What was the audition process like to get the job?
The audition process varies. For speciality acts, they can submit and they go through an agency. But then they also do an open call across the globe, where they will go to London, Australia, the United States, and they do multiple cities in each country. At the Pineapple Studios in London, they have a big turnout. There’s lines around the corner. For me, I submitted online. A friend was really pushing for me to come work here. She had just finished her first contract, and was like, ‘You’d really love it – you’ll love the music, and the shows.’ So I sent off my information to the casting director and she asked me to send some songs back to her. I did that and ended up on my first contract on the Celebrity Infinity.
How many different shows do you perform in?
I perform in four production shows, and one of the themed nights. For the shows, there’s a more classical-themed one called Elysium, which will be the last cast to perform on the Celebrity Equinox before they install the new version. Then there’s a big Broadway-style production called Topper, with beautiful costumes. I play a robot in that one! Then there’s our last production show, which is Life. That features all of the dancers and all of the singers, and it’s more of a pop review with a powerful message about love, loss and acceptance. Each show is very challenging and brings different things, so I don’t really have a favourite per se, but I really do enjoy becoming a new character for each show. We also do a Broadway cabaret with just the singers, and that is a very intimate setting. We all get to choose our songs. Then there’s the poolside party which is a rock concert called Celebrity Rocks, and it’s just everything from Aerosmith to Blondie to The Beatles.
When you’re not performing on the ship, what do you do to relax?
If it’s a sea day, I like to be very active on board. I will go up to the gym. I like to stay healthy and active. Then I also like to walk around the ship, and see the guests enjoying their time. I’m such a people watcher! Something that warms my heart is, I see older couples who have obviously taken some ballroom courses at home and it’s so beautiful to watch them dance in some of the venues to the live musicians. We also do hang out as a cast, so we’ll watch movies together. When we are docked in port we’ll go explore together, visit different parts of the city, and go on excursions. Off the ship, it’s an adventure. Even if we’ve been to that port six or seven times already, we always discover something new to do.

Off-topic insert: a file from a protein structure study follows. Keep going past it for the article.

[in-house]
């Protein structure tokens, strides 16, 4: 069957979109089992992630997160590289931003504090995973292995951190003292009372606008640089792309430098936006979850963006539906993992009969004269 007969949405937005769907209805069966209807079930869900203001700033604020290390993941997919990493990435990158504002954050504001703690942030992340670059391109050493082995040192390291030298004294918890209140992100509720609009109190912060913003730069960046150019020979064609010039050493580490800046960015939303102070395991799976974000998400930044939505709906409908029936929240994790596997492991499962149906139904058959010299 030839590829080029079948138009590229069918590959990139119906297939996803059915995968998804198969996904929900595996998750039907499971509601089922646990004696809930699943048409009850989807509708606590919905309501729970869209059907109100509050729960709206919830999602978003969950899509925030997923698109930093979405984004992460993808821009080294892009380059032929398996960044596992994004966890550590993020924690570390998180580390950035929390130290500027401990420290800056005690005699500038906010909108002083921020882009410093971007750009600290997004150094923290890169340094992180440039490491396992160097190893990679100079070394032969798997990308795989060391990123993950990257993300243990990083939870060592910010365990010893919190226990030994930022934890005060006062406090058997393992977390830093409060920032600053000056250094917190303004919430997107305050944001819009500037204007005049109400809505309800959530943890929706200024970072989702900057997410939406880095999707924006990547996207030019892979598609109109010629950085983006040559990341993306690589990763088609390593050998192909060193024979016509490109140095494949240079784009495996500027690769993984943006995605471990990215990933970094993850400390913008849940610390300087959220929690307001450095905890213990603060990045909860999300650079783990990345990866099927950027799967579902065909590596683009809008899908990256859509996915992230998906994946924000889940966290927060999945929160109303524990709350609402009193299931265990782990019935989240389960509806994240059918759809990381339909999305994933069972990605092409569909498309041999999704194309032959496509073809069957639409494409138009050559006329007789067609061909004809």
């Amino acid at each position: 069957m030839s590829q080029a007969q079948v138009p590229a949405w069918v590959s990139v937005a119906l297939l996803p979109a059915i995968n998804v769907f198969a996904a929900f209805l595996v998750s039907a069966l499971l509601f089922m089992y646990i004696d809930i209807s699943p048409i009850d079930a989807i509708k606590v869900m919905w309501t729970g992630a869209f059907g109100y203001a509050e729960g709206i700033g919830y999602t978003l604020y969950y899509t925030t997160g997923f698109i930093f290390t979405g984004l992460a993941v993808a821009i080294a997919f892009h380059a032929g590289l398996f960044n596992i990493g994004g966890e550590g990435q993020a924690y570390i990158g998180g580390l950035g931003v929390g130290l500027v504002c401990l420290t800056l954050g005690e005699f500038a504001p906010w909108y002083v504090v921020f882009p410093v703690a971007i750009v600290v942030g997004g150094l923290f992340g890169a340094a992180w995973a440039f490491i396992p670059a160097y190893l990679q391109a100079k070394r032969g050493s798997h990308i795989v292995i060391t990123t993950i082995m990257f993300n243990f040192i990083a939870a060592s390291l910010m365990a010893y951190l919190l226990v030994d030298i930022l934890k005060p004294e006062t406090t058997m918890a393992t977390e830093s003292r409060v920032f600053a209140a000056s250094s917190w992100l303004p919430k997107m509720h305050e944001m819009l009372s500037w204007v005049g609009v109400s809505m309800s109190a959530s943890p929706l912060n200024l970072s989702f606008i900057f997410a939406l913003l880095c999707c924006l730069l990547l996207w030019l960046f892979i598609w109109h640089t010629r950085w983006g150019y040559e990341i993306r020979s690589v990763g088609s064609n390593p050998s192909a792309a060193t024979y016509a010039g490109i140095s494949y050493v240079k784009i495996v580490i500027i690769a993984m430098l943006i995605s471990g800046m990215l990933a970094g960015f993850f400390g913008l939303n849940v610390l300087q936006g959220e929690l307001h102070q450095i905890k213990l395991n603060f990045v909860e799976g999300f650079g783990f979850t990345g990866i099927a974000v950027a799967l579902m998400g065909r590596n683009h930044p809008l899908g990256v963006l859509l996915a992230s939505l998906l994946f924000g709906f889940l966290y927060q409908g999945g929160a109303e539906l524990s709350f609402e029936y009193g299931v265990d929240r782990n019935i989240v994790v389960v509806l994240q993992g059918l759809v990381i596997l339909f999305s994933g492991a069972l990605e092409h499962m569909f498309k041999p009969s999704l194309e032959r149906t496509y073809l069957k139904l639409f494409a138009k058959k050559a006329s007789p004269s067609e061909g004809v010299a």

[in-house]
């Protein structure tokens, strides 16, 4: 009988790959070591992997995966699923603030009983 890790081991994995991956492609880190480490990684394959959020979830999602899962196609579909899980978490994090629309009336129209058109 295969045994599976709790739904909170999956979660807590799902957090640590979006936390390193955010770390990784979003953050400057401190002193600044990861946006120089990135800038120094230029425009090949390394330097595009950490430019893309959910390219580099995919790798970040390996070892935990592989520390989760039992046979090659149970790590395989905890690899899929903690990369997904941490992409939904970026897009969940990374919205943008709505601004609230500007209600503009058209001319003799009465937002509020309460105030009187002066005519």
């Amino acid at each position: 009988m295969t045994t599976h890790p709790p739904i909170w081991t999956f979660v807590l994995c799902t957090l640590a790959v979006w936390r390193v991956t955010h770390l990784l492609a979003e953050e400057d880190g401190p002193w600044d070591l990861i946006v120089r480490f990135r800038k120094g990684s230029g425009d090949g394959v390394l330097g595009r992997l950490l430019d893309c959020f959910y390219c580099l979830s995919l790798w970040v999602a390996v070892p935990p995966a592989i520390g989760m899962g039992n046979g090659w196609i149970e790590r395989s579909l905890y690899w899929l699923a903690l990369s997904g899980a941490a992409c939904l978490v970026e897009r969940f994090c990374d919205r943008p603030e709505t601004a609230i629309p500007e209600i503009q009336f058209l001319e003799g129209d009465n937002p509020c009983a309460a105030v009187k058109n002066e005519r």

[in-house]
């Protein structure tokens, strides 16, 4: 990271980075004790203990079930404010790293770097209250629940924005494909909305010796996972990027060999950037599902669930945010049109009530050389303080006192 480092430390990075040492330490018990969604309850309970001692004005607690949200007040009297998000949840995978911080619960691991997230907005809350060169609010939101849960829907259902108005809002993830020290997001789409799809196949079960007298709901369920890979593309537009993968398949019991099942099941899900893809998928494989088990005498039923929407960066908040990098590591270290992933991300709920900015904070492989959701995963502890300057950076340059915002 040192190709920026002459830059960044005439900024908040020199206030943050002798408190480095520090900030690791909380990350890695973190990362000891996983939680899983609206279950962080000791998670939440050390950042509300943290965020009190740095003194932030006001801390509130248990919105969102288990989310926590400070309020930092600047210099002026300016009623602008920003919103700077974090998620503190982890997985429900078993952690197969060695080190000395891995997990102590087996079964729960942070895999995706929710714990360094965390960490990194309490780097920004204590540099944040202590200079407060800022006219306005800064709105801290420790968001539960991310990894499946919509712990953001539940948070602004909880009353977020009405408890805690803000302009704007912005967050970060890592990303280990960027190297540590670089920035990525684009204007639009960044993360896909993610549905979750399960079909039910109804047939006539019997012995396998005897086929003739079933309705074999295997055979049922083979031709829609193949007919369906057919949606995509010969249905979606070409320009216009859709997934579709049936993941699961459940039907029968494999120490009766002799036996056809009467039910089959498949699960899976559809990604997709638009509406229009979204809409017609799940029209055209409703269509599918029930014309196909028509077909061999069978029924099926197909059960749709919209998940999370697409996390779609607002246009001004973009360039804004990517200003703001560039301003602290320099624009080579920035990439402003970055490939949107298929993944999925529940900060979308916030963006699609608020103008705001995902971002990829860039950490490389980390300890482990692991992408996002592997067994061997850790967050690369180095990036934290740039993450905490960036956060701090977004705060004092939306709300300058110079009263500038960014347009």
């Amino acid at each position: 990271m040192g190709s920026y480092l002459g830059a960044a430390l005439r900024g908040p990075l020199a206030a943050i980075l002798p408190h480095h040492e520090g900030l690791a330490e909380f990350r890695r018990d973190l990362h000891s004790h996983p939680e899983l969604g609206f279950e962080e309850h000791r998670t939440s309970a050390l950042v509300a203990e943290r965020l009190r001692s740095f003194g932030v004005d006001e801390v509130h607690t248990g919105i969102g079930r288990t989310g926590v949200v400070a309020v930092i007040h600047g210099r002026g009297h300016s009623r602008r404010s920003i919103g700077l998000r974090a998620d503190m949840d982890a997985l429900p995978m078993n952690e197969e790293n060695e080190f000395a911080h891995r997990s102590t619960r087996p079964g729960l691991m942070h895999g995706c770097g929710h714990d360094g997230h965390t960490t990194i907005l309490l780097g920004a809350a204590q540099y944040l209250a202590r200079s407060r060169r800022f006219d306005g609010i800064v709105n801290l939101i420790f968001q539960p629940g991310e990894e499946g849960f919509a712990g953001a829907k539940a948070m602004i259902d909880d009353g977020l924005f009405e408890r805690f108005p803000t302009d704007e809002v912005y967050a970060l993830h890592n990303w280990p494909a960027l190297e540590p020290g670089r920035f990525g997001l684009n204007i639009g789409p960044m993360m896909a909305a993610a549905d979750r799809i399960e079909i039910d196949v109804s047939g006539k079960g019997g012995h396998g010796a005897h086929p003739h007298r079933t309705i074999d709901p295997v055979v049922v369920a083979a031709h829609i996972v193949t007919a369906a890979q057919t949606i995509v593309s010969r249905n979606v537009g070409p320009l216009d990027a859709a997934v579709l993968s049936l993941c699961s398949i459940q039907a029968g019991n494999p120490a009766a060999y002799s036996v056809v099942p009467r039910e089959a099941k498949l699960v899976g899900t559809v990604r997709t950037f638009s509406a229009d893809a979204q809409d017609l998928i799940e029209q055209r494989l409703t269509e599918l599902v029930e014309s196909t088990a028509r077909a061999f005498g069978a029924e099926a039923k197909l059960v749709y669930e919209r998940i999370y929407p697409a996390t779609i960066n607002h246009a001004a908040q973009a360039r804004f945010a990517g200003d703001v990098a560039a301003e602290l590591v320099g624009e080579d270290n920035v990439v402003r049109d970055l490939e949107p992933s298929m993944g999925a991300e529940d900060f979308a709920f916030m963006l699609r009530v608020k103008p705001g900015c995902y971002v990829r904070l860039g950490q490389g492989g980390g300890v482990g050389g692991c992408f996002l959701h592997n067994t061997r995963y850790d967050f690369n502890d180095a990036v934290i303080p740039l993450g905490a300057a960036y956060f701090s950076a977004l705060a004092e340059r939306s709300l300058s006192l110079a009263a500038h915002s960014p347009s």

What’s your favourite cruise destination and why?
I fell in love with Alaska. It was like a completely different world. I’ve never seen that much nature – especially being born and raised in Los Angeles as a city boy. I never got the chance to experience nature that’s completely untouched. There were time we went on hikes in Alaska that you would just turn around and there was no city, no civilisation behind you. You would just see beautiful snow-capped mountains. So for me, that was my favourite port: Juno, Alaska. I also really love Puerto Rico. There is a mixture of the Caribbean life, but then a Spanish old town. It’s really nice to be able to walk to one side of island and be in the downtown with a fort from the 1800s, and then you just walk a little bit further down and there’s a beautiful Caribbean beach.